The adjacent possible in large multinational corporations (Part 1 of 3)

Soup. Primordial soup. The chemical and biological mixture and its environmental surroundings that gave us the planet we know and love/destroy today. The monomers turned into polymers which turned into life through a series of reactions and transformations made possible by the surrounding atmosphere and components. Life as we know it became possible because of what was around to interact and react with. The initial molecules that are formed then have a new set of reactions and collisions available to them and on it goes. This is known as ‘the adjacent possible’.

It was brought to my attention by the author Stephen B. Johnson in his book ‘Where Good Ideas Come From’ and it has stuck with me. I have been wondering for quite some time about the adjacent possible inside a large multinational corporation.


This post is my attempt to unpack and write down some thoughts on this subject. I think there are a few key areas for consideration in improving the organisational environment for the adjacent possible. I have considered the following eight ideas.

  1. Make conversations and connections easier – Can enterprise collaboration tools solve geographic location problems and make it easier to share ideas and solutions.
  2. The rules are only as good as the tools – don’t strangle attempts to collaborate by restricting people so much that they are afraid to get involved.
  3. The culture is the air people breathe – The air an organisation breathes contributes greatly to its health. If it is oppressive then experimentation will not flourish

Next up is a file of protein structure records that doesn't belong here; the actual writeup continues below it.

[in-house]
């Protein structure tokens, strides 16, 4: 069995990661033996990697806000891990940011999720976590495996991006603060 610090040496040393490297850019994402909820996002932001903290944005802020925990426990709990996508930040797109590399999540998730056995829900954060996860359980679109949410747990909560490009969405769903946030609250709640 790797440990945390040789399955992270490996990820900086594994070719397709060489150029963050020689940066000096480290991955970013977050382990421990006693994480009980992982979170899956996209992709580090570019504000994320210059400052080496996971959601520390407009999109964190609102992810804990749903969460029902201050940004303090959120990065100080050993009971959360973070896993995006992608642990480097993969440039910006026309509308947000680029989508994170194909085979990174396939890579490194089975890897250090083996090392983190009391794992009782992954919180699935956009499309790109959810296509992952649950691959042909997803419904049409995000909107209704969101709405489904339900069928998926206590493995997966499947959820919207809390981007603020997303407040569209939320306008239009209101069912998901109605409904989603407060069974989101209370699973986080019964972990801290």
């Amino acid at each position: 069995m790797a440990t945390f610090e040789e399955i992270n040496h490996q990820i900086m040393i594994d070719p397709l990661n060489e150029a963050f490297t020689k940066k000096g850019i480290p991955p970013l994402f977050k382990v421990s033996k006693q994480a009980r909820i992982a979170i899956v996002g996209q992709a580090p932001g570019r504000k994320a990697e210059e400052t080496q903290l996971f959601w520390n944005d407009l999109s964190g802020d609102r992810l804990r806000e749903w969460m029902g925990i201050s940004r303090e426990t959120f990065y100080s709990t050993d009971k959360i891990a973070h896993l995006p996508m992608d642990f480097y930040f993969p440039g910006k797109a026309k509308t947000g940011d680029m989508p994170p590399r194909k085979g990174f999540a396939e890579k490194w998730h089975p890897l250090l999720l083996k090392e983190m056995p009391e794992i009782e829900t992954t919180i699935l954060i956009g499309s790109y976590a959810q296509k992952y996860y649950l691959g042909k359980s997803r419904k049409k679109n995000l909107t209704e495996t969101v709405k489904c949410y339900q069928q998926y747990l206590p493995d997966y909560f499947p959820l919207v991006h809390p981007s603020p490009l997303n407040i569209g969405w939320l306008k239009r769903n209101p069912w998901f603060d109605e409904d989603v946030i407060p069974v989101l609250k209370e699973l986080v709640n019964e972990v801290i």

4. Spaces designed for collision and cultivation – The adjacent possible must be cultivated in the real world not just on screen, how working environment design affects this.
  5. Publish by default – No more secrets. Hiding away the success, progress, and failures of every team in an organisation restricts knowledge and collaboration opportunities.
  6. The adjacent possible on the inside versus what is available outside – it is so easy to look outside and see lots of shiny new technologies and wish they were available but what is available today inside and are they adjacent to the outside?
  7. Team building exercise – A small team of A grade people should beat a bigger team of B grade people. Experiment with the mixture of teams on certain types of projects and challenges.
  8. Freedom to experiment – How easy is it to take an idea beyond a few words or a scribbled diagram? The easier it is to move ideas forward the more time people will be willing to invest.